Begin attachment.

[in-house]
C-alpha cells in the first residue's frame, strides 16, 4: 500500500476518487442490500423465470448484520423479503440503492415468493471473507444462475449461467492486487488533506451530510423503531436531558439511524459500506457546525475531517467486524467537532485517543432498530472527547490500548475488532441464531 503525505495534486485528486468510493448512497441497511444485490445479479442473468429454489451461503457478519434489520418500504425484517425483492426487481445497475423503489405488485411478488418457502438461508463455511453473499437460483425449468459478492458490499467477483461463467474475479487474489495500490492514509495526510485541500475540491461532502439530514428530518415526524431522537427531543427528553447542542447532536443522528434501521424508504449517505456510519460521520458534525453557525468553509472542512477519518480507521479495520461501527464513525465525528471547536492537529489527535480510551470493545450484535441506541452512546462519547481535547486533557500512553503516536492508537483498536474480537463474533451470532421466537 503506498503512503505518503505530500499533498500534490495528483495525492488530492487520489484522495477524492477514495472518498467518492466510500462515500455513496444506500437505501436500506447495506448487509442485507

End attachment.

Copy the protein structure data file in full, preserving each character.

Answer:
[in-house]
C-alpha cells in the first residue's frame, strides 16, 4: 500500500476518487442490500423465470448484520423479503440503492415468493471473507444462475449461467492486487488533506451530510423503531436531558439511524459500506457546525475531517467486524467537532485517543432498530472527547490500548475488532441464531 503525505495534486485528486468510493448512497441497511444485490445479479442473468429454489451461503457478519434489520418500504425484517425483492426487481445497475423503489405488485411478488418457502438461508463455511453473499437460483425449468459478492458490499467477483461463467474475479487474489495500490492514509495526510485541500475540491461532502439530514428530518415526524431522537427531543427528553447542542447532536443522528434501521424508504449517505456510519460521520458534525453557525468553509472542512477519518480507521479495520461501527464513525465525528471547536492537529489527535480510551470493545450484535441506541452512546462519547481535547486533557500512553503516536492508537483498536474480537463474533451470532421466537 503506498503512503505518503505530500499533498500534490495528483495525492488530492487520489484522495477524492477514495472518498467518492466510500462515500455513496444506500437505501436500506447495506448487509442485507